Contact: Joe Bachar, New England States Coordinator
Why it Matters: Dogs play an integral role in many of our nation’s sporting pursuits. From hunting-related traditions, such as tracking big game, pointing, flushing, and retrieving downed fowl, to competing in a variety of field trials across the country, our four-legged friends play an irreplaceable part in field activities. Therefore, requiring local licensing authorities to place restrictions on the number of dogs that may be owned by those already possessing four or more (three months or older) is in fact curbing these pursuits. Many households include hunting and non-hunting dogs alike, all falling within under the same roof with one another. Massachusetts law already requires those in possession of four or more dogs to obtain a kennel license but requiring municipalities to determine a set number of dogs that an individual may own removes the autonomy that sporting dog owners currently enjoy.
Currently, the Massachusetts Senate Ways and Means Committee is reviewing legislation that is both broad and prohibitive in nature for the state’s sportsmen and women. As written, Senate Bill 1322 (S. 1322) will result in comprehensive changes to not only dog daycare facilities, but also “commercial boarding and training kennels” and “personal kennels,” which would thereby prohibitively affect those who hunt and participate in field trials. As is typical with restrictive kennel legislation, this bill was drafted as a response to an isolated case of irresponsible care at a dog daycare facility. The Congressional Sportsmen’s Foundation (CSF) has been working alongside the American Kennel Club (AKC) in opposition to this bill in its current form.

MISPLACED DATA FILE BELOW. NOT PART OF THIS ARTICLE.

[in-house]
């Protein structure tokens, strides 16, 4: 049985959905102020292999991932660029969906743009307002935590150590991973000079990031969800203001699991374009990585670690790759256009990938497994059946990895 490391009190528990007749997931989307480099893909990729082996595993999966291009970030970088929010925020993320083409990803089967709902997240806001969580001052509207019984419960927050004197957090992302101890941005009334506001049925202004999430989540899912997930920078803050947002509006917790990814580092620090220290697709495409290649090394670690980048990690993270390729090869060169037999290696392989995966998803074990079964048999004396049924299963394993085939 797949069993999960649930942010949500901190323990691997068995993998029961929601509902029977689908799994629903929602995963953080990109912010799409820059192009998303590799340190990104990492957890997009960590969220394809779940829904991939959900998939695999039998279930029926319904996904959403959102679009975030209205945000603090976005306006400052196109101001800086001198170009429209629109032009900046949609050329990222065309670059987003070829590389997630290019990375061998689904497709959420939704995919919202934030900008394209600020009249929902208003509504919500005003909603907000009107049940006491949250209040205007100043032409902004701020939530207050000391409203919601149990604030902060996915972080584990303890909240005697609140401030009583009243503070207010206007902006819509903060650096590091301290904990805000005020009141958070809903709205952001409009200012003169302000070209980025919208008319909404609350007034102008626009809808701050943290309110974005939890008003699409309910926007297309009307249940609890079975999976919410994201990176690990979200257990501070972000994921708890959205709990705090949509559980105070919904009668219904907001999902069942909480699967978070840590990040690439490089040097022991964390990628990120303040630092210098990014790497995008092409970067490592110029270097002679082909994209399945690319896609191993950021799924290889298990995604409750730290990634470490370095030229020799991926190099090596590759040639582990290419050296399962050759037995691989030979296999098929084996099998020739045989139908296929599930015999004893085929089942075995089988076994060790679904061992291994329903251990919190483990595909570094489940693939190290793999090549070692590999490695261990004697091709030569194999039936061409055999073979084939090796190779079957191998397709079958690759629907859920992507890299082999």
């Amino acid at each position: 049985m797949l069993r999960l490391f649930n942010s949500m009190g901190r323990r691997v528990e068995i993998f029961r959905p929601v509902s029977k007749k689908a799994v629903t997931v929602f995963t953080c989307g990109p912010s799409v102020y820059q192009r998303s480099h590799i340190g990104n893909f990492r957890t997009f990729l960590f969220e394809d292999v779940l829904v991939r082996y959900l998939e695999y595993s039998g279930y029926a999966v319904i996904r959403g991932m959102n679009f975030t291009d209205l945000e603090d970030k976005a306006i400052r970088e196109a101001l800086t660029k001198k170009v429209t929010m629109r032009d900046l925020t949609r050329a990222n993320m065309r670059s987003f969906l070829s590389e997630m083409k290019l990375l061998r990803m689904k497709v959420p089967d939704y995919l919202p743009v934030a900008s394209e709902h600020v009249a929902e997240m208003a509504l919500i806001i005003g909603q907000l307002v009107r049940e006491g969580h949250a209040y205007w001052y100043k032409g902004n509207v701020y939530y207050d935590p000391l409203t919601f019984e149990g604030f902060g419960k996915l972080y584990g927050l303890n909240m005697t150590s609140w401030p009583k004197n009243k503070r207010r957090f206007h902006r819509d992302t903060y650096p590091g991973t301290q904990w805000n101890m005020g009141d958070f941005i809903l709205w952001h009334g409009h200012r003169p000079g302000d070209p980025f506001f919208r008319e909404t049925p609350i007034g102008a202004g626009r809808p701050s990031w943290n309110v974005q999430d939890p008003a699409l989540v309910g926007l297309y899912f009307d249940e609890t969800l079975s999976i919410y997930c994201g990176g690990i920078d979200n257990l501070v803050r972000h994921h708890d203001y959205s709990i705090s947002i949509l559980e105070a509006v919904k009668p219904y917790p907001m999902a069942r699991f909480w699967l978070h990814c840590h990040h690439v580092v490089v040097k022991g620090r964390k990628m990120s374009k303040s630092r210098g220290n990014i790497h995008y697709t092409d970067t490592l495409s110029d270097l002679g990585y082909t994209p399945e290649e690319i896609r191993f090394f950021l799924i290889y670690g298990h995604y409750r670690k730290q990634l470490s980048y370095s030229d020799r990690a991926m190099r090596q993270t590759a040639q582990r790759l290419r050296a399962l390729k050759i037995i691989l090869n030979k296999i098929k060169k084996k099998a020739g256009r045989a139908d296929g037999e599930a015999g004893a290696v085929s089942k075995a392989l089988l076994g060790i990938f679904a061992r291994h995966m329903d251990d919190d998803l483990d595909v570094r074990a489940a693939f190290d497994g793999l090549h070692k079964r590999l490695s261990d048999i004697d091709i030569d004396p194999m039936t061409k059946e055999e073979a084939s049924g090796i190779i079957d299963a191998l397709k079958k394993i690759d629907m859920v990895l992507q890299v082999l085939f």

Under current law, municipalities are authorized to issue a personal kennel license to anyone owning four or more dogs in addition to the licenses for each individual dog. If enacted, S. 1322 would require municipalities to issue these licenses set limits on the number of animals each personal kennel is able to own without evidence of neglect or abuse. Additionally, S. 1322 contains no language of how a town or municipality would go about resolving kennels it deems are being kept in substandard conditions.
This places an undue financial and regulatory burden on responsible individual owners and could potentially be used to hold them to the same standards as commercial businesses, such as training and commercial kennels. Additionally, it restricts the hunting and field trial communities by allowing municipalities to arbitrarily cap dog ownership – something that is inherently wrong to all those who enjoy working alongside dogs in the field.
CSF has a tenured history in fighting excessively restrictive kennel legislation in the northeast – something that has been a growing theme in recent years. CSF will continue to work alongside the AKC in opposing this legislation. Additional updates on will be provided as they are made available.
Studies conducted at both the state and federal level have found that the number of hunters and trappers have been on a generally declining trend over the past several decades. To increase recruitment, retention, and reactivation (R3) of hunters and trappers, which initiative do you think would have the greatest impact?